The verb “to teach” is vipiku in Pamaru. “Na” is an honorific. “Teacher” is Vikuna which is often just shortened to Viku except in formal situation.
Being in a classroom again has been a very interesting experience for a lot of reasons. In particular, it’s caused a lot of reflection. The first week, I was surprised at a very unexpected urge to answer questions made by the teacher, in place of the kids. I wanted to prove that I knew the answer, that I was smart and capable. Naturally, this is totally irrational, but it’s made me think a lot about what school meant to me growing up. I think it was one of the few places that I got affirmation and validation. Where I was allowed to feel good about myself. At home, I always felt “not good enough,” but in school I could be a model student. I could be good. Great, even. I think I owe far more to those teachers, particularly my early teachers, than I can recall, because they gave me a sense of self-worth that I otherwise would not have had.
I wonder if they knew. If they could recognize that. Or if it was just an accident. A happy coincidence brought about by the good fortune of having very loving, very kind, very engaging teachers. My second, third, and fifth grade teachers are, in particular, very fond figures in my memory. Mrs. Doresy, Mrs. Ehney, and Mrs. Harbor…I think. My memory is so terrible that I’m struggling to recall the names, but I remember that in 2nd grade I was actually taught to my grade level in math. I’d been so bored for so long, and that was the first time I was actually challenged, because three different teachers got together to teach three different levels of 2nd grade math. That collaboration was hugely important to me. I remember that my love of mythology was inspired in 3rd grade. Egyptian and Roman, in particular. I remember learning about the pyramids, and working as a class to haul a slab of granite up a small slope with ropes and rollers, something that probably would never be allowed now due to liability. And mummies, particularly how their brains were pulled out with hooks. I was both repulsed and intrigued by that gruesome detail. I recall learning about the planets, and how the Greeks and Romans associated them with different gods. About how different life would be on other planets, if it could have been possible to live there. And my love of history and commerce came from 5th grade, with reenactments of the Boston Tea Party in the middle of winter in the creek behind the school, and pretending to be part of revolutionary networks, conveying “secret” notes in library books while evading patrols from the 6th graders and other teachers, who were naturally all on King George’s side for the sake of the exercise. We also made our own small businesses and had a big craft fair, with our own class money. Truth be told, my first convention booth was in 5th grade, selling clay figurines. I learned a lot about booth placement, and merchandizing, by doing in that class.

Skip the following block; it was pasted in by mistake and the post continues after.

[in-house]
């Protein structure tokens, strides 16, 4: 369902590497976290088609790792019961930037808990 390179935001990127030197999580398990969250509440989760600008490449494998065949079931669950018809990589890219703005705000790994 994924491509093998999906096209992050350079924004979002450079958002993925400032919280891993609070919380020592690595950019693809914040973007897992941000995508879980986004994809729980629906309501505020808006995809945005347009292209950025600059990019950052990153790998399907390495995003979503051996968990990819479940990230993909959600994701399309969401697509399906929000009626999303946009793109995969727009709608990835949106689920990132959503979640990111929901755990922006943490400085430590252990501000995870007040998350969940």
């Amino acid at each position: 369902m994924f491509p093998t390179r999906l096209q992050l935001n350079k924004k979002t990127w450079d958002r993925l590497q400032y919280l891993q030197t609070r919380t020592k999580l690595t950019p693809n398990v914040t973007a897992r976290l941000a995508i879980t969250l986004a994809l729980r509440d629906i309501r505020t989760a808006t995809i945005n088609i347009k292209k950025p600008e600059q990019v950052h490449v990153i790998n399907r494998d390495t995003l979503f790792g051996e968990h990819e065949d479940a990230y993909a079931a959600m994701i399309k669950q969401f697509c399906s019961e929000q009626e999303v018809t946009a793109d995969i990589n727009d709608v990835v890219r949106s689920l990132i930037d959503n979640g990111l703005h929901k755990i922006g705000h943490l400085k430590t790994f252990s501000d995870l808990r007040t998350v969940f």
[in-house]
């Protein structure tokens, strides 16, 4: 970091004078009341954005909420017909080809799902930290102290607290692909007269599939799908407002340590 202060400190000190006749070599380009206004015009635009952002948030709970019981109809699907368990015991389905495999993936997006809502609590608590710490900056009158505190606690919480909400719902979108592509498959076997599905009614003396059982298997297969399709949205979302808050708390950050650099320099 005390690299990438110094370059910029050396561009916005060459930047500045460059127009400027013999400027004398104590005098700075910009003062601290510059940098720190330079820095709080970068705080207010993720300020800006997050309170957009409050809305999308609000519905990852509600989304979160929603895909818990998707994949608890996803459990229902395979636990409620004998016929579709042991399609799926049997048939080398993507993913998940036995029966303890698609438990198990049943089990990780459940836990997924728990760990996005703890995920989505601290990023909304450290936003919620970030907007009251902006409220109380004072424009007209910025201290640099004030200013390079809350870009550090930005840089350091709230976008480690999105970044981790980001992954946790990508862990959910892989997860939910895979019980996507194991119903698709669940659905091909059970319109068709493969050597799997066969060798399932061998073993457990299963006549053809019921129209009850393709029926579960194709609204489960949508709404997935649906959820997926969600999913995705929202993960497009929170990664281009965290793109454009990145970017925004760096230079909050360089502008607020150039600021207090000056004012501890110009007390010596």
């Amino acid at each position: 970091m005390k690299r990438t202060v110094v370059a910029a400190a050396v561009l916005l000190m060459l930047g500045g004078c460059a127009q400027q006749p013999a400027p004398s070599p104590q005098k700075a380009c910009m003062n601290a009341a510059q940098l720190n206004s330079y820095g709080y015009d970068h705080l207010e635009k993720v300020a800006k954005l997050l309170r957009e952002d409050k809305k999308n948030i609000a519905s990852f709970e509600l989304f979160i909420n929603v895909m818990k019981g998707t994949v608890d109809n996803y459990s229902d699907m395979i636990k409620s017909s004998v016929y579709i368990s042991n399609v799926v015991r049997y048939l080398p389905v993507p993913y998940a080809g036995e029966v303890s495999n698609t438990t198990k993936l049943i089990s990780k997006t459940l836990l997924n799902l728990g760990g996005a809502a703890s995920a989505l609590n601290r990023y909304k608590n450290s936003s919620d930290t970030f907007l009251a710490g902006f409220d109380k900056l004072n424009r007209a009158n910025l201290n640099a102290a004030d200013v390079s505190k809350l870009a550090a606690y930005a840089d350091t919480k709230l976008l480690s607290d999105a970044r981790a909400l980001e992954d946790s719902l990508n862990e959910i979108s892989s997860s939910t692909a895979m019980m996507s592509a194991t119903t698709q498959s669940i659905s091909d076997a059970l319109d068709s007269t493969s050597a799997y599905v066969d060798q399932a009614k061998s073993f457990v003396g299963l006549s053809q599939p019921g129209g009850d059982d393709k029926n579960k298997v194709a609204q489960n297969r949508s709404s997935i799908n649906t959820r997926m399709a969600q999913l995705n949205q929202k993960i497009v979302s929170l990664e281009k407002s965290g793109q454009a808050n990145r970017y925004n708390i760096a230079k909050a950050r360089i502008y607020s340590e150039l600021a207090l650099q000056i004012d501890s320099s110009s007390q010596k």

Returning to the classroom feels a lot like returning to that world. A world of learning, and acceptance, where I can be unapologeticly creative. Where I feel valued and respected. It’s been so long. I forgot what that felt like. It’s good to be back.
Who was your favorite teacher growing up, and what do you remember most about their class?